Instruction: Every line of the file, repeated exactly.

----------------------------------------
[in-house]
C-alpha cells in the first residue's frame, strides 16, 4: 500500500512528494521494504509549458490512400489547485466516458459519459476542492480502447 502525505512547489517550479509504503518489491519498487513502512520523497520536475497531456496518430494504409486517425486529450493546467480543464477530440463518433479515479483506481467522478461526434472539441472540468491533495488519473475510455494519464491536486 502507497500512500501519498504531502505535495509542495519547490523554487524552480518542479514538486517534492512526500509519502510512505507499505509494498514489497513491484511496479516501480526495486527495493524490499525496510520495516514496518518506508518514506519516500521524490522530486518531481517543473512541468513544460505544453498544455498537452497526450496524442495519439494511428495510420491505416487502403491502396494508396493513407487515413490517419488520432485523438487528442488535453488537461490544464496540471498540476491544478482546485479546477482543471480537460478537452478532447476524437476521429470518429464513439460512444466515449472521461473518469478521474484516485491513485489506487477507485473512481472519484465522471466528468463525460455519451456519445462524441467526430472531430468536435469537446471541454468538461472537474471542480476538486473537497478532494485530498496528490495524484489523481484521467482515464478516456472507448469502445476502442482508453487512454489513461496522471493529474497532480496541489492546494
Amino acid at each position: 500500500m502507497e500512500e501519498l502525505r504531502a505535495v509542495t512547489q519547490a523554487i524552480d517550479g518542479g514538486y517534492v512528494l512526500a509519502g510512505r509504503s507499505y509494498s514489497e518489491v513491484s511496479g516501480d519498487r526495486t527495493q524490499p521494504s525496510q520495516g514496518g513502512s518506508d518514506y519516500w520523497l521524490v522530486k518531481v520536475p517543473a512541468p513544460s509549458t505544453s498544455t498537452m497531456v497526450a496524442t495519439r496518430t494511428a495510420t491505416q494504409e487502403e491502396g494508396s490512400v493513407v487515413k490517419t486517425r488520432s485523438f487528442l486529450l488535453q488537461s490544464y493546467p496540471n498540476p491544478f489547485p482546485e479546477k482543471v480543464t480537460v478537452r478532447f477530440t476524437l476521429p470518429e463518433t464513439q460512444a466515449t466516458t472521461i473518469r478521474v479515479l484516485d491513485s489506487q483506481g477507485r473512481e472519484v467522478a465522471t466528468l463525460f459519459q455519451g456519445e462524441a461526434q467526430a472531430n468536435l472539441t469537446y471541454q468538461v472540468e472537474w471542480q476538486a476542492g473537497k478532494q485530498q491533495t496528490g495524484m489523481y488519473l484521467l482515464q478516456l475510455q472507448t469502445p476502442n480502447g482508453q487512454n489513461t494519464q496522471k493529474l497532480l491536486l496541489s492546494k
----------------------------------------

[in-house]
C-alpha cells in the first residue's frame, strides 16, 4: 500500500512528494521494504509549458490512400489547485466516458459519459476542492480502447 502525505512547489517550479509504503518489491519498487513502512520523497520536475497531456496518430494504409486517425486529450493546467480543464477530440463518433479515479483506481467522478461526434472539441472540468491533495488519473475510455494519464491536486 502507497500512500501519498504531502505535495509542495519547490523554487524552480518542479514538486517534492512526500509519502510512505507499505509494498514489497513491484511496479516501480526495486527495493524490499525496510520495516514496518518506508518514506519516500521524490522530486518531481517543473512541468513544460505544453498544455498537452497526450496524442495519439494511428495510420491505416487502403491502396494508396493513407487515413490517419488520432485523438487528442488535453488537461490544464496540471498540476491544478482546485479546477482543471480537460478537452478532447476524437476521429470518429464513439460512444466515449472521461473518469478521474484516485491513485489506487477507485473512481472519484465522471466528468463525460455519451456519445462524441467526430472531430468536435469537446471541454468538461472537474471542480476538486473537497478532494485530498496528490495524484489523481484521467482515464478516456472507448469502445476502442482508453487512454489513461496522471493529474497532480496541489492546494
Amino acid at each position: 500500500m502507497e500512500e501519498l502525505r504531502a505535495v509542495t512547489q519547490a523554487i524552480d517550479g518542479g514538486y517534492v512528494l512526500a509519502g510512505r509504503s507499505y509494498s514489497e518489491v513491484s511496479g516501480d519498487r526495486t527495493q524490499p521494504s525496510q520495516g514496518g513502512s518506508d518514506y519516500w520523497l521524490v522530486k518531481v520536475p517543473a512541468p513544460s509549458t505544453s498544455t498537452m497531456v497526450a496524442t495519439r496518430t494511428a495510420t491505416q494504409e487502403e491502396g494508396s490512400v493513407v487515413k490517419t486517425r488520432s485523438f487528442l486529450l488535453q488537461s490544464y493546467p496540471n498540476p491544478f489547485p482546485e479546477k482543471v480543464t480537460v478537452r478532447f477530440t476524437l476521429p470518429e463518433t464513439q460512444a466515449t466516458t472521461i473518469r478521474v479515479l484516485d491513485s489506487q483506481g477507485r473512481e472519484v467522478a465522471t466528468l463525460f459519459q455519451g456519445e462524441a461526434q467526430a472531430n468536435l472539441t469537446y471541454q468538461v472540468e472537474w471542480q476538486a476542492g473537497k478532494q485530498q491533495t496528490g495524484m489523481y488519473l484521467l482515464q478516456l475510455q472507448t469502445p476502442n480502447g482508453q487512454n489513461t494519464q496522471k493529474l497532480l491536486l496541489s492546494k